It’s not enough. The meagre sentence reflects the lack of seriousness with which our society takes traffic crimes, even when they kill.

And even when drivers try to cover up their crimes.

She should have faced a murder charge on the assumption that Dotson might have been saved if he’d gotten emergency care sooner.

But given the lax hit-and-run laws and weak penalties currently on the books, it’s probably the best we could have hoped for.

……..

Speaking of lax hit-and-run laws, there is one person who doesn’t seem to think it’s a problem.

And unfortunately for all of us, he’s the governor of our state.

Three-term Governor Jerry Brown vetoed AB 2337 on Thursday; the bill would have ensured that a hit-and-run driver would lose his or her license for two years if they injured someone.

The only governor in the US to veto a three-foot passing two times, before finally signing it last year, Brown wrote in his veto message (pdf) that penalties for hit-and-run are already stiff enough.

Evidently, he’s the only person in the state who still has no idea hit-and-run has reached epidemic proportions. If the penalties really were strict enough, most drivers would stop at the scene and render aid to their victims, as the law requires.

And quite frankly, a two year suspension for leaving another human being bleeding in the streets isn’t nearly strong enough. Anyone who lacks the basic human decency to obey the most basic requirement of the law has shown that they are undeserving of the privilege — not the right — to drive.

Our governor clearly doesn’t get that.

Instead of a mere two-year suspension, a hit-and-run driver should face lifetime revocation of their license.

Instead, Brown is fighting to keep the most dangerous and callous drivers on the streets.

Thanks, Jerry. No, really, we owe you one.

Meanwhile, Calbike is calling for everyone to contact the governor to demand that he sign AB 1532, which would increase the fines for hit-and-run — though not the prison sentences — to match those for drunk driving, in order to reduce the incentive for drivers who have ben drinking to flee the scene.

And it would ensure that hit-and-run drivers would lose their licenses for a minimum of six months — regardless of whether anyone was injured.

Given that Brown has already expressed his opinion that penalties for the crime are high enough, it’s very questionable whether he’ll sign this one.

If not, the blood of every future hit-and-run victim will be on his hands.

……..

One of the best jobs in bike advocacy just became available.

The Los Angeles County Bicycle Coalition is looking for a new Executive Director to replace Jen Klausner, who is stepping down after nearly a decade of successfully leading the organization.

Under her stewardship, the LACBC has grown to become a leading voice for Southern California bicyclists, and one of the most influential bike advocacy groups in the US.

The organization has had an exceptional track record in recent years, from nurturing CicLAvia in its earliest stages to developing award-winning programs like City of Lights. They were a driving force behind the initial Give Me 3 efforts that recently became California’s new three-foot passing law, and the key backer of the cyclist anti-harassment ordinance that is being copied across the nation.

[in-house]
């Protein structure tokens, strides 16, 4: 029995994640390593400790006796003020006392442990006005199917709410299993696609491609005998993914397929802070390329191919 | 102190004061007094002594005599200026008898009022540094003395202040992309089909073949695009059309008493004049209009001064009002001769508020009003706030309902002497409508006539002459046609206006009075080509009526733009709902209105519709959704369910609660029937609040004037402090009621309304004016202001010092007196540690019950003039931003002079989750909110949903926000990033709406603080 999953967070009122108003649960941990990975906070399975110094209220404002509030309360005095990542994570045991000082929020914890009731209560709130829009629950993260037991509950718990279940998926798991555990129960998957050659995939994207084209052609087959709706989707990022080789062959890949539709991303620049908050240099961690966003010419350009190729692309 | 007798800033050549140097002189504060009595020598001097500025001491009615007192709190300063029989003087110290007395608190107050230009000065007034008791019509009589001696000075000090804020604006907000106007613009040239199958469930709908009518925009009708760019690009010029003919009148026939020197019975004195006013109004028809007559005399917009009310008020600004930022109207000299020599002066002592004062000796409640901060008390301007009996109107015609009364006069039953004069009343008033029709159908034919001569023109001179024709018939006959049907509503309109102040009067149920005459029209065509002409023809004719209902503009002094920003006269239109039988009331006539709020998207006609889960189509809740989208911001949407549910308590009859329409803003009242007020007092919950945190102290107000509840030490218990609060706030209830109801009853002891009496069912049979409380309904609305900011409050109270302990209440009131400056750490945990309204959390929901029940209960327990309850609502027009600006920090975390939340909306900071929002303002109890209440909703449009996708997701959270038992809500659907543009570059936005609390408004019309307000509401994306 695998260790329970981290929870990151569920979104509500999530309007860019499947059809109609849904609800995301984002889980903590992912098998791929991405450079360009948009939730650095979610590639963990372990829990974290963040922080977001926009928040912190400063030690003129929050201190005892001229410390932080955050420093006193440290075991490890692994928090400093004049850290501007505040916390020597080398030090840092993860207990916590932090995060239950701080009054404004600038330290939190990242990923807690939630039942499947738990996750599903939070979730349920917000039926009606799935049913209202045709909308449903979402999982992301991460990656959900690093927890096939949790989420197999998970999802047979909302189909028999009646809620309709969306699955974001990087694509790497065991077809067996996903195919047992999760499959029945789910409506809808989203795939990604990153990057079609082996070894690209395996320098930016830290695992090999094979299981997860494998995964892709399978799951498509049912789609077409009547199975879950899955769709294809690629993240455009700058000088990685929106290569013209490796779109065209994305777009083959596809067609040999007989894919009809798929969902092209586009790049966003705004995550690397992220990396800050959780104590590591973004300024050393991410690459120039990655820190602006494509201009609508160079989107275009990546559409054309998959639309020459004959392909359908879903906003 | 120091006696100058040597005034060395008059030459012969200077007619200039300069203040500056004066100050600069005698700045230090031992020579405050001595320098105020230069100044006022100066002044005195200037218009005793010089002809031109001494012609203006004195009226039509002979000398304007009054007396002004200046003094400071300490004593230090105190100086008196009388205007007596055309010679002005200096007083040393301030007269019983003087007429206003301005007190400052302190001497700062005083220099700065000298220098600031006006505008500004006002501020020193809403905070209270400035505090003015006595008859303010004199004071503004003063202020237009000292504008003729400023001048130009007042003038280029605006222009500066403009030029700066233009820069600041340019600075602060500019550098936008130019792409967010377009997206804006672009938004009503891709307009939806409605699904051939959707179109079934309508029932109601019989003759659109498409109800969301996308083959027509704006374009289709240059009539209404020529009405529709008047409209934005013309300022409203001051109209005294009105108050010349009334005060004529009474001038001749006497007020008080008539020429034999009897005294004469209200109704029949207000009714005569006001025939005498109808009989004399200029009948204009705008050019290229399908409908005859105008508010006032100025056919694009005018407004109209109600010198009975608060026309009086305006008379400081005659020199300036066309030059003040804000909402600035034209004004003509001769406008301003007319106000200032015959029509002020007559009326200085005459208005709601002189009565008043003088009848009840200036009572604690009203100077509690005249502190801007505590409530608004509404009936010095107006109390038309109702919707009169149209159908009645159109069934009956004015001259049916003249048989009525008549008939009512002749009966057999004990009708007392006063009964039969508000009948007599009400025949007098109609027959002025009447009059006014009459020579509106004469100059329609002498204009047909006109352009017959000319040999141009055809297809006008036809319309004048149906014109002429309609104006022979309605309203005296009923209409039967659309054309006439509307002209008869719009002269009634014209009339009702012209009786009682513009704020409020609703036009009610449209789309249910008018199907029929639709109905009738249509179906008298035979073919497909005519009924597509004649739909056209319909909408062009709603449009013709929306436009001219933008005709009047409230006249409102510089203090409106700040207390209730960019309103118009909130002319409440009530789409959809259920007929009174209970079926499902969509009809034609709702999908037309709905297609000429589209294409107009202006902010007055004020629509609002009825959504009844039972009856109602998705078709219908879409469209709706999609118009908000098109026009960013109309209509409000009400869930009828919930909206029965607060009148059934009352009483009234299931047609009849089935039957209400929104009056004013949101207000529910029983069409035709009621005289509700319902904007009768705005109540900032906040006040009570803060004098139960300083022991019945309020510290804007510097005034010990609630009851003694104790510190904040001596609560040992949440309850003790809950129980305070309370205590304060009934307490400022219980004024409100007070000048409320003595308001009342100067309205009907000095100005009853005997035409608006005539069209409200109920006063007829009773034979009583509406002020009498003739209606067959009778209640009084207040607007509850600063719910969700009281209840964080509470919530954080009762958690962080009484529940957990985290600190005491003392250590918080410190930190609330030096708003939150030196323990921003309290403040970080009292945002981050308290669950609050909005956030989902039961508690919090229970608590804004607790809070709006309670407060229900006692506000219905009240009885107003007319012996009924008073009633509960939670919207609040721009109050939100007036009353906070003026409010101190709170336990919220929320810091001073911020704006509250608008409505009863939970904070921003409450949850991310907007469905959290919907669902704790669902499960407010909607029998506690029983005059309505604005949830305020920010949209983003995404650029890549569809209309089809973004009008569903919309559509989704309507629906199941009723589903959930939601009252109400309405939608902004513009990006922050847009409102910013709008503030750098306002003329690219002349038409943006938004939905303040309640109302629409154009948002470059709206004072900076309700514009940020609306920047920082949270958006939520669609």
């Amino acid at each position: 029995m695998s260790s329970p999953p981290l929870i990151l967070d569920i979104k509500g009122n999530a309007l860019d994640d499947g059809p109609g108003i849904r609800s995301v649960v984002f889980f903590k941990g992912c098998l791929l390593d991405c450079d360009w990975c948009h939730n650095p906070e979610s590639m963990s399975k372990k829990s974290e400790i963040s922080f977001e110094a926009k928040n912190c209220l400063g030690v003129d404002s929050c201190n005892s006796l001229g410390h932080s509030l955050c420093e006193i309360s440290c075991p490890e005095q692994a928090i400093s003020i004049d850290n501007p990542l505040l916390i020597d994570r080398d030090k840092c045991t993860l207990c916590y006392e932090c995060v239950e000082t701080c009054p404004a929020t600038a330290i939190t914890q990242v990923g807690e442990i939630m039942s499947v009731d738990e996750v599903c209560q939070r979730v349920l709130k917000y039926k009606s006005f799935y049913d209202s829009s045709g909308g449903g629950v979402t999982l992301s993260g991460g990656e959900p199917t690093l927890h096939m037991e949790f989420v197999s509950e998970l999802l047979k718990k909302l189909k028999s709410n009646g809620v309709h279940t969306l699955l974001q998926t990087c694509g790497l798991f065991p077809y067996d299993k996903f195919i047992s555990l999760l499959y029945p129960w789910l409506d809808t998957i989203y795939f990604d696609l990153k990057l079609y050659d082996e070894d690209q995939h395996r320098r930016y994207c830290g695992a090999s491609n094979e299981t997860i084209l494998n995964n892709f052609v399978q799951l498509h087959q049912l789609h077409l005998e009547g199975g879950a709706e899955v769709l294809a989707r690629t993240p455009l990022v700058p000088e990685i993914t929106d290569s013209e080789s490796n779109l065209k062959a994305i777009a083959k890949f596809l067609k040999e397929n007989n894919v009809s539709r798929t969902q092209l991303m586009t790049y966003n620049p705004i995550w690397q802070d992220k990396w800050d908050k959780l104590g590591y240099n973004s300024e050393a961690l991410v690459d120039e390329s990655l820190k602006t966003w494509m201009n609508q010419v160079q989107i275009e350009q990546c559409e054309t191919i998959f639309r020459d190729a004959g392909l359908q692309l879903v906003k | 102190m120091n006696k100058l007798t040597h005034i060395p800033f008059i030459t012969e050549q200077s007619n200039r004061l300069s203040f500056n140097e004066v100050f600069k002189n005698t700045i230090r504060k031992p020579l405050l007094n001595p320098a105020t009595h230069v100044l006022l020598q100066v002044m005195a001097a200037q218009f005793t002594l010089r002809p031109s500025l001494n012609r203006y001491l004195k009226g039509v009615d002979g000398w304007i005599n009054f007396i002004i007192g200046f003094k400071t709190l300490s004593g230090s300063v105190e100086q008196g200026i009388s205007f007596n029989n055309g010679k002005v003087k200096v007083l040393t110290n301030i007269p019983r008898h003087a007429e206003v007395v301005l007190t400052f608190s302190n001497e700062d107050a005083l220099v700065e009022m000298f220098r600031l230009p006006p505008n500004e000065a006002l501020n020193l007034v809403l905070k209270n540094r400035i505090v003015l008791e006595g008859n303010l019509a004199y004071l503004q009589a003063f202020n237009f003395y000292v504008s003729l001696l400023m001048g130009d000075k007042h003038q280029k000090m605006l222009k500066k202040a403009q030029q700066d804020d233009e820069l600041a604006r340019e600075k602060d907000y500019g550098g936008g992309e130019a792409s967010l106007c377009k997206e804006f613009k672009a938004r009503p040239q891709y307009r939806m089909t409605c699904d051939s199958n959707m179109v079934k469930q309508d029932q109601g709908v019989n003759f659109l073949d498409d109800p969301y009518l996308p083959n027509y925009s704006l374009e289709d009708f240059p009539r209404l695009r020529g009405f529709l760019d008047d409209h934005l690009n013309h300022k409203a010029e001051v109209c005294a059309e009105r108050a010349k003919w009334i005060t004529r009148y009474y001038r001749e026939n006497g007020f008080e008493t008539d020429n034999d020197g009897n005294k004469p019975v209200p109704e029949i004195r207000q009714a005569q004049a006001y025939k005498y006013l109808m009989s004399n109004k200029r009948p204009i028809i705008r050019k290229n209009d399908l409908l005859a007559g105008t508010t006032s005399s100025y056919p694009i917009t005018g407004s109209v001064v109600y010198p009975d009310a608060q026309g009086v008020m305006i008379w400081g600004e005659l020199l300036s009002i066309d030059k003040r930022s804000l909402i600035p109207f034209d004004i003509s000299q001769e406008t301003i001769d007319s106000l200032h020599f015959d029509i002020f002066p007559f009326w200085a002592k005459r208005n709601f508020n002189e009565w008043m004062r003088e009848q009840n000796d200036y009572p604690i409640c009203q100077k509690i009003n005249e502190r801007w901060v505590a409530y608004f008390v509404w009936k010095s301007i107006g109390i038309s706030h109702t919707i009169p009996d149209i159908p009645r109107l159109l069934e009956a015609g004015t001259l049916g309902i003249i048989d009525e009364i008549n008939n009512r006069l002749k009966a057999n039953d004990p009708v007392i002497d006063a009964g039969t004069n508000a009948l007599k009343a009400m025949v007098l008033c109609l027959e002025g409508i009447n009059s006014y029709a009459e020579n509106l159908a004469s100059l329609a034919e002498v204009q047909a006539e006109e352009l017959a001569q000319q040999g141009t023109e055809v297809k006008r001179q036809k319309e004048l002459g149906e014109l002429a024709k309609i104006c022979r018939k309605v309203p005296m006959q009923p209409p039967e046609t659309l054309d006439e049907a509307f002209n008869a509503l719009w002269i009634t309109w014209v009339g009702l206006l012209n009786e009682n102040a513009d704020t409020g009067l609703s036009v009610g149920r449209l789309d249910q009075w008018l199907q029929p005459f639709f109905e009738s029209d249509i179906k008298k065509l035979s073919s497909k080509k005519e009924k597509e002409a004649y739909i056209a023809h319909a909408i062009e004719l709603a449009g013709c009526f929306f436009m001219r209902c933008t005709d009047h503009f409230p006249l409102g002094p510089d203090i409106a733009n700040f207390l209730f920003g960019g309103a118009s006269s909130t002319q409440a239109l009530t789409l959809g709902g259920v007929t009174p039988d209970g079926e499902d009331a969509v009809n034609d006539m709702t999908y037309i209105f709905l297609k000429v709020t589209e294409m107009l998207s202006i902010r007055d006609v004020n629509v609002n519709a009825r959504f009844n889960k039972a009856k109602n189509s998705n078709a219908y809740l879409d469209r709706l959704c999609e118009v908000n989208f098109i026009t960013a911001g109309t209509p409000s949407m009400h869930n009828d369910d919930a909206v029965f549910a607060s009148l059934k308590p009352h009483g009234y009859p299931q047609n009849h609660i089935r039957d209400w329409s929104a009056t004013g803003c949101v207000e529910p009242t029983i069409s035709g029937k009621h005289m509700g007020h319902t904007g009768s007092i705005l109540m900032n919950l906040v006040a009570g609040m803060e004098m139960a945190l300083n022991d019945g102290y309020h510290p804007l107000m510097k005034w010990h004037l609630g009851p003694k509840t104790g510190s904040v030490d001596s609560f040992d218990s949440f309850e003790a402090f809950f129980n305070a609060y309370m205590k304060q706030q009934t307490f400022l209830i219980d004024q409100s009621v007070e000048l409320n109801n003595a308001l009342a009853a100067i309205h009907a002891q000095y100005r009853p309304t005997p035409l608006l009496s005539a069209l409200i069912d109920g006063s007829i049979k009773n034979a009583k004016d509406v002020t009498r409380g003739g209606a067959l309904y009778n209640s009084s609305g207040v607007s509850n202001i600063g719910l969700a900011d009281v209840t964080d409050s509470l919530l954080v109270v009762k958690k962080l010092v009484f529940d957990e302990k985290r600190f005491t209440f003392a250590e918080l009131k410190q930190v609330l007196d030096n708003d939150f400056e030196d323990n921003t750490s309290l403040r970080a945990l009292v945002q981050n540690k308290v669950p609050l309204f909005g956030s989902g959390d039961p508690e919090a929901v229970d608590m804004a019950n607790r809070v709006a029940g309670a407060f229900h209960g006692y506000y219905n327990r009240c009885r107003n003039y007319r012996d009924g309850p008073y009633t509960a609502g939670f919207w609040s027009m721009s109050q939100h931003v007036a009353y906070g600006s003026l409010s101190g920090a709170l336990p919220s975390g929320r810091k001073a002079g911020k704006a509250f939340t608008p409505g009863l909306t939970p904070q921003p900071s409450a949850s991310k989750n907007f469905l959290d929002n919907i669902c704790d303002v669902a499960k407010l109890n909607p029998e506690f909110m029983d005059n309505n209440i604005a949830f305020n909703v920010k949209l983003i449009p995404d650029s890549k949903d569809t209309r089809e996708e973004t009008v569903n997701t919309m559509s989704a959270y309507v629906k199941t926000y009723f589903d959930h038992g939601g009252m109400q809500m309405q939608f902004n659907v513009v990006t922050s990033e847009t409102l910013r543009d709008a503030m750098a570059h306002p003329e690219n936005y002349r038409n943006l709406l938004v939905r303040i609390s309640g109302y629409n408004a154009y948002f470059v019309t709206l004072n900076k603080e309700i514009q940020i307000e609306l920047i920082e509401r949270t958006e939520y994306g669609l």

In just a few short years, they’ve helped turn one of the nation’s most car-centric cities into a certified bike-friendly community. And they were one of the first organizations to reach out to underserved ethnic and economic communities, and to push for cycling infrastructure in less affluent areas — not because that’s where their members are, but simply because it was the right thing to do.

Now they’re looking for a superstar capable of leading the LACBC to the next level and building it into one of the nation’s pre-eminent bicycle advocacy organizations.

Maybe it’s you. Or someone you know, anyway.

……..

Recently we mentioned that the Santa Monica Bike Center had been named the area’s only Platinum level Bicycle Friendly Business by the League of American Bicyclists.

But dig a little deeper into the list of honored businesses (pdf), and you’ll find Santa Monica marketing communications agency Phelps.

The agency was honored by the Bike League for amenities including on-site showers, secure bike parking and financial incentives for bike commuters.

It’s also home to WesHigh, whose YouTube videos from his 15-mile commute from Silver Lake to Santa Monica have often been featured here.

In celebration of the honor, the agency created this infographic encouraging their employees to ride.

And maybe even you.

Phelps-Bike-InfoGraphic

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Might as well buy a used bike off Craigslist. After all, it’s probably your bike, anyway.

……..

Finally, I was forwarded this security cam footage showing a dooring that occurred in Burbank recently.

The shocking thing is just how quickly it happens, and how little time the rider has to react.

Fortunately, I’m told the rider was okay; his bike, maybe not so much.

And just to be clear, drivers are required to ensure that it’s safe to open their car door without interfering with the operation of other road users (CVC 22517).

So unless you’re doing something stupid, like riding the wrong way or without lights after dark, the driver is almost always at fault.

……..

Don’t miss this weekend’s most exciting bike action — the Lucha Libre-themed HP Gran Prix from 5 to 9 pm tonight in Huntington Beach.

HPimage004